Along with improving your mood, keeping your heart healthy and controlling your weight, working out can increase the rate of wound healing.

Working out can improve your mood, keep your heart healthy, control your weight, and even increase the rate of wound healing.

Many people can find sticking to a regular exercise regimen difficult, especially if they are suffering from a wound. Blisters, sunburns, and other skin injuries can be yet another reason for you to skip the gym. However, studies show that a quick sweat session may be just what your wounds need to heal. Along with improving your mood, keeping your heart healthy and controlling your weight, working out can increase the rate of wound healing.

Training for wound care

Hitting the gym or heading out for a jog might be the last thing you want to do when suffering from a skin injury, but it could be just what the doctor ordered. An article from the Journal of Gerontology reported on the positive impact of exercise on the wound healing of older adults. The study, which monitored the wound healing stages of 28 healthy adults over the course of three months, found that recuperation progressed at an increased rate in participants who were placed on a regular exercise program. Speeding up the rate of reepithelialization is an important factor in preventing possible infections

Working out has been proven to improve wound recovery, but how does it do so? A report from the Journal of the American Society of Nephrology cited the anti-inflammatory effects of exercise as a benefit in wound repair. The study tested the impact of working out on the anti-inflammatory immune response of patients with Chronic Kidney Disease. The reduced inflammation, combined with an increase in blood flow to affected areas, may lead to the faster recovery of wounds.

Many people assume that the sweat produced through exercise could be a negative irritant that leads to wound infection. However, the opposite may be true. The American Journal of Pathology reports that eccrine sweat glands play a key role in the skin’s ability to repair wounds. The report found that sweating produces an acid mantle that functions to protect wounds by regulating new skin growth and preventing infections. This being said, there are certain precautions wound patients must take to ensure that exercise is helpful — not hurtful — to their recovery.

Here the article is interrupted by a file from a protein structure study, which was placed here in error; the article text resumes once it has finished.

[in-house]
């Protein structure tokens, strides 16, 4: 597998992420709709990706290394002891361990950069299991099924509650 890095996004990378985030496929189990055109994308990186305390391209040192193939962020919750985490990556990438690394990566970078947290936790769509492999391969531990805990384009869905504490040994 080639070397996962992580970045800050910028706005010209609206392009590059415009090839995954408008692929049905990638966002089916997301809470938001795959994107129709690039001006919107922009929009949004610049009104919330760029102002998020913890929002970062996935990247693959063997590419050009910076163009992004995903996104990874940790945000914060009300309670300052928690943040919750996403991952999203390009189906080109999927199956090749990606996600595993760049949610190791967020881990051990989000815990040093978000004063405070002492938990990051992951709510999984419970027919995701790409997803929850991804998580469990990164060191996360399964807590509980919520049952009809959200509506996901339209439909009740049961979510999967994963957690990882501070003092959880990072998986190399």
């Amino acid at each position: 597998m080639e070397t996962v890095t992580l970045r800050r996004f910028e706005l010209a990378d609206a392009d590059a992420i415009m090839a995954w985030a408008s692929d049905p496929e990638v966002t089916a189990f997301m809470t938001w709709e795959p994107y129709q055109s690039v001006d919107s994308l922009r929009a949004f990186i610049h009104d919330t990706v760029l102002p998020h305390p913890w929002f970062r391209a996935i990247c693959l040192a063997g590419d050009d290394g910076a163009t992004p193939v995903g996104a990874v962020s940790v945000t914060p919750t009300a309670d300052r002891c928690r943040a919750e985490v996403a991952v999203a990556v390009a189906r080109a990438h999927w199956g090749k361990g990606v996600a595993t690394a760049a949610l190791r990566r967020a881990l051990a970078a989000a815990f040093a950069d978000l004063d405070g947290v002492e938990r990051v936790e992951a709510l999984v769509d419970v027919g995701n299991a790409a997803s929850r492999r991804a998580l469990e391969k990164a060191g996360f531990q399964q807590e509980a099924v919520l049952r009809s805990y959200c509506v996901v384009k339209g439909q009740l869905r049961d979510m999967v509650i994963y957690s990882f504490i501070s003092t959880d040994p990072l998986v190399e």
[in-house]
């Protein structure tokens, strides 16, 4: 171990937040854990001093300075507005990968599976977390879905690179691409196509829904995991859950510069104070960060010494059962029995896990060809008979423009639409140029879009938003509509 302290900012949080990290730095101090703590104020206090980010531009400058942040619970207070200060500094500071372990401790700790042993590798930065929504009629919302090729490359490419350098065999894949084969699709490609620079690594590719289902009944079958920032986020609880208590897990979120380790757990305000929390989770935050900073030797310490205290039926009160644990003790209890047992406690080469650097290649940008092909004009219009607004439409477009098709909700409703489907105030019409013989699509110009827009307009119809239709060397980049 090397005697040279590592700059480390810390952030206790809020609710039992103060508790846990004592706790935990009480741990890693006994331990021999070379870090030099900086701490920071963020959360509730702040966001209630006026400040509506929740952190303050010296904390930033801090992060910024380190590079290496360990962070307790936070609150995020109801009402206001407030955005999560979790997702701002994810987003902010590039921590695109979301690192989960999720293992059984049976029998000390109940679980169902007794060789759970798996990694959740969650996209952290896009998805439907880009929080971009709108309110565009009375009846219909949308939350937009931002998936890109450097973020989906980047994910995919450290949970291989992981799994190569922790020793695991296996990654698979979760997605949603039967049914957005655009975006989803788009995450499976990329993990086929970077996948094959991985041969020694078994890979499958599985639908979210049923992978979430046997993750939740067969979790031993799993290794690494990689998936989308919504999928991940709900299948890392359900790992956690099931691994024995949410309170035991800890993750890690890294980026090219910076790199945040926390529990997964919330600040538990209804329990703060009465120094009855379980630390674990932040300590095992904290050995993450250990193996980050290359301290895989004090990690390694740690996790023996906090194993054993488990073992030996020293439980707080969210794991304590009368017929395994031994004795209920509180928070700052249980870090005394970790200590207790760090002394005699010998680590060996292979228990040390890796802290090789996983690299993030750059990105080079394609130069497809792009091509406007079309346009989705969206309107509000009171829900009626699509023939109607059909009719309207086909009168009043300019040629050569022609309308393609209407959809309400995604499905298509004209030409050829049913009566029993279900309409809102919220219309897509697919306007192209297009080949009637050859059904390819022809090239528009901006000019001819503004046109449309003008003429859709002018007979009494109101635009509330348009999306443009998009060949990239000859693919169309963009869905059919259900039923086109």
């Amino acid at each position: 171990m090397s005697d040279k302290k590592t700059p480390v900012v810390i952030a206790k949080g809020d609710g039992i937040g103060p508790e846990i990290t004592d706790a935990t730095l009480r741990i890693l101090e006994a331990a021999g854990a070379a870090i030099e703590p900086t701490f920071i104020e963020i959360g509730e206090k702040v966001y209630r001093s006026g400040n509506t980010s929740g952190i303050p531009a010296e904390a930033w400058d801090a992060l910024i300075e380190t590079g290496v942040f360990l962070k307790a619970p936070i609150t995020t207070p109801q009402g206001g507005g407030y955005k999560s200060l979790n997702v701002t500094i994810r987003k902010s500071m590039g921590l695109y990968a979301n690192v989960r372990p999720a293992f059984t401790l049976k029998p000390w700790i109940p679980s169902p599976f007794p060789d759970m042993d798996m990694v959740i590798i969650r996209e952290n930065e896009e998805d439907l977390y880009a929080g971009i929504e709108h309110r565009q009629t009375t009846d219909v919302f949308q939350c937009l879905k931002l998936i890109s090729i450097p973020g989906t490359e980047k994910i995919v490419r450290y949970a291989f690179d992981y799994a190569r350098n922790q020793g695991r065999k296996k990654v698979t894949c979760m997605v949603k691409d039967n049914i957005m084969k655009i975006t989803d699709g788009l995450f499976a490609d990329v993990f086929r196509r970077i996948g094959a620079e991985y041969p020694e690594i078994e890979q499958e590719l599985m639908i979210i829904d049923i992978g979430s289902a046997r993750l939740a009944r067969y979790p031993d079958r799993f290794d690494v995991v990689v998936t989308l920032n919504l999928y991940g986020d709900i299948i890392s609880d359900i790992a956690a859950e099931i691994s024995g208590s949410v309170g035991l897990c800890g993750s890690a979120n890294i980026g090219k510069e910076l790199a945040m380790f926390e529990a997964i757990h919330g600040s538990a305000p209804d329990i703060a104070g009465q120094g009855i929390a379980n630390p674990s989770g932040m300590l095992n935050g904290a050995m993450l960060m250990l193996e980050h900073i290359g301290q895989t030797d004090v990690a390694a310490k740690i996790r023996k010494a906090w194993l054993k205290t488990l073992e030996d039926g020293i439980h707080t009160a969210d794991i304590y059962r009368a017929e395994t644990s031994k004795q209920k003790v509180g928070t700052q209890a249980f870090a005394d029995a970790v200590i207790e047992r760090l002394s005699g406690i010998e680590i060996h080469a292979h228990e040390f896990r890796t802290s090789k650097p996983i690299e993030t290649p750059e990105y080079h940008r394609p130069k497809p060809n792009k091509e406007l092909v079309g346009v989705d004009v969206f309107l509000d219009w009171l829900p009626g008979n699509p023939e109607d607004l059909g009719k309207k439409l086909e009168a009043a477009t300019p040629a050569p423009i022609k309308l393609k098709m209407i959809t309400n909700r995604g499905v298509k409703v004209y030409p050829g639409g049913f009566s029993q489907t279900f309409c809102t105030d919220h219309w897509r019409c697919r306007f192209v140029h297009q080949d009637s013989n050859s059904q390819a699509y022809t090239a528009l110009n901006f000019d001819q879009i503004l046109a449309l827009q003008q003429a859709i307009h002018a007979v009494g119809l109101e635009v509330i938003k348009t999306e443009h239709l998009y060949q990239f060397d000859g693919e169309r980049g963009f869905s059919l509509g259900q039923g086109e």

Preventing further injury

While sweating can assist in the reepithelialization of wounded skin, it is the activation of sweat glands rather than the sweat itself that is helpful. Therefore, appropriate bandaging of wounds is still vital to recovery when training. Proper wound dressing also decreases the likeliness of wound irritation by clothing or chaffing that could be experienced while exercising.

It is also crucial to discuss an appropriate exercise plan with your doctor. If you are recovering from surgery, there may be a designated amount of time that you must wait before putting pressure on your wounds. Once given the go-ahead, it is best to stick to low-impact cardiovascular exercises such as swimming, cycling or brisk walking. The important thing is to elevate your heart rate and get yourself sweating.

Advanced Tissue is the nation’s leader in delivering specialized wound care supplies to patients, delivering to both homes and long-term care facilities.